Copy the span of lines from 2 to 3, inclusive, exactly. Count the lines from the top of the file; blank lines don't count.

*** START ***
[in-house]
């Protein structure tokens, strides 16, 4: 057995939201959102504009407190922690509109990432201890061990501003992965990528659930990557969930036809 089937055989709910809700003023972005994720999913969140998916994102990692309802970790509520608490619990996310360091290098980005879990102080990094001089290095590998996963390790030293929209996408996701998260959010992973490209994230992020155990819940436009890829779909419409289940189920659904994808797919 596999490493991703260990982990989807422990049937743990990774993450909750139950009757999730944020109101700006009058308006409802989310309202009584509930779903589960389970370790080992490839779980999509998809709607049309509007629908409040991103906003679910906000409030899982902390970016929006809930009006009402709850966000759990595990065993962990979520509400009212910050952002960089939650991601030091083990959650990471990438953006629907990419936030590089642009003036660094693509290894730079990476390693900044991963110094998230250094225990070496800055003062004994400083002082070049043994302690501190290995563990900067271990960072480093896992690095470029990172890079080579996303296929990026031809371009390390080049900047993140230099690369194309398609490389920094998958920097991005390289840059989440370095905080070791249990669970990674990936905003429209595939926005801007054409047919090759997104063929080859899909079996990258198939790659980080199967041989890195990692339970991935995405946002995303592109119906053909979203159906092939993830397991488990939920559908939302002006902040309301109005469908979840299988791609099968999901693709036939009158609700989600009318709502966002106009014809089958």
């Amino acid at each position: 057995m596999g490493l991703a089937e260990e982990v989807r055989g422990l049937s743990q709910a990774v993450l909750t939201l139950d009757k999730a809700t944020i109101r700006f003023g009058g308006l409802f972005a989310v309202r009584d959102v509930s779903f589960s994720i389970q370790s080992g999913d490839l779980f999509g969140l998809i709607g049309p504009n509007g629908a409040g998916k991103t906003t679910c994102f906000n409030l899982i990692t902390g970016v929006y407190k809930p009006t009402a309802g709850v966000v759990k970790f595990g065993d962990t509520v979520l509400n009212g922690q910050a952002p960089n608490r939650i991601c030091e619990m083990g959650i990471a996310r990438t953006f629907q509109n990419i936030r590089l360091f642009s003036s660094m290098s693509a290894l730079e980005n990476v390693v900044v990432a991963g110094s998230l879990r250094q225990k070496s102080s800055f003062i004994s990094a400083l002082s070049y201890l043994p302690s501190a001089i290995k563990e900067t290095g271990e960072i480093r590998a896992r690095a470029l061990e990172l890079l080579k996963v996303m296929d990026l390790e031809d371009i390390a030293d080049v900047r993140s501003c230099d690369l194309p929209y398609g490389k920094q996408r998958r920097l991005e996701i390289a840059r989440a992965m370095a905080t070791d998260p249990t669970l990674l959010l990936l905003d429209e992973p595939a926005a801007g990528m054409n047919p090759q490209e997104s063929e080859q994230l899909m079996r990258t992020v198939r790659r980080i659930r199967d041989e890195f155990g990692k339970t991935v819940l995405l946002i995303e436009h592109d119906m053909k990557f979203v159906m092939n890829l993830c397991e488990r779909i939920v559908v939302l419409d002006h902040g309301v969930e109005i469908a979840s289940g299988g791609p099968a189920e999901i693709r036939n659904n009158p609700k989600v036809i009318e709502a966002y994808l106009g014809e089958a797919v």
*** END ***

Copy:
């Protein structure tokens, strides 16, 4: 057995939201959102504009407190922690509109990432201890061990501003992965990528659930990557969930036809 089937055989709910809700003023972005994720999913969140998916994102990692309802970790509520608490619990996310360091290098980005879990102080990094001089290095590998996963390790030293929209996408996701998260959010992973490209994230992020155990819940436009890829779909419409289940189920659904994808797919 596999490493991703260990982990989807422990049937743990990774993450909750139950009757999730944020109101700006009058308006409802989310309202009584509930779903589960389970370790080992490839779980999509998809709607049309509007629908409040991103906003679910906000409030899982902390970016929006809930009006009402709850966000759990595990065993962990979520509400009212910050952002960089939650991601030091083990959650990471990438953006629907990419936030590089642009003036660094693509290894730079990476390693900044991963110094998230250094225990070496800055003062004994400083002082070049043994302690501190290995563990900067271990960072480093896992690095470029990172890079080579996303296929990026031809371009390390080049900047993140230099690369194309398609490389920094998958920097991005390289840059989440370095905080070791249990669970990674990936905003429209595939926005801007054409047919090759997104063929080859899909079996990258198939790659980080199967041989890195990692339970991935995405946002995303592109119906053909979203159906092939993830397991488990939920559908939302002006902040309301109005469908979840299988791609099968999901693709036939009158609700989600009318709502966002106009014809089958």
């Amino acid at each position: 057995m596999g490493l991703a089937e260990e982990v989807r055989g422990l049937s743990q709910a990774v993450l909750t939201l139950d009757k999730a809700t944020i109101r700006f003023g009058g308006l409802f972005a989310v309202r009584d959102v509930s779903f589960s994720i389970q370790s080992g999913d490839l779980f999509g969140l998809i709607g049309p504009n509007g629908a409040g998916k991103t906003t679910c994102f906000n409030l899982i990692t902390g970016v929006y407190k809930p009006t009402a309802g709850v966000v759990k970790f595990g065993d962990t509520v979520l509400n009212g922690q910050a952002p960089n608490r939650i991601c030091e619990m083990g959650i990471a996310r990438t953006f629907q509109n990419i936030r590089l360091f642009s003036s660094m290098s693509a290894l730079e980005n990476v390693v900044v990432a991963g110094s998230l879990r250094q225990k070496s102080s800055f003062i004994s990094a400083l002082s070049y201890l043994p302690s501190a001089i290995k563990e900067t290095g271990e960072i480093r590998a896992r690095a470029l061990e990172l890079l080579k996963v996303m296929d990026l390790e031809d371009i390390a030293d080049v900047r993140s501003c230099d690369l194309p929209y398609g490389k920094q996408r998958r920097l991005e996701i390289a840059r989440a992965m370095a905080t070791d998260p249990t669970l990674l959010l990936l905003d429209e992973p595939a926005a801007g990528m054409n047919p090759q490209e997104s063929e080859q994230l899909m079996r990258t992020v198939r790659r980080i659930r199967d041989e890195f155990g990692k339970t991935v819940l995405l946002i995303e436009h592109d119906m053909k990557f979203v159906m092939n890829l993830c397991e488990r779909i939920v559908v939302l419409d002006h902040g309301v969930e109005i469908a979840s289940g299988g791609p099968a189920e999901i693709r036939n659904n009158p609700k989600v036809i009318e709502a966002y994808l106009g014809e089958a797919v």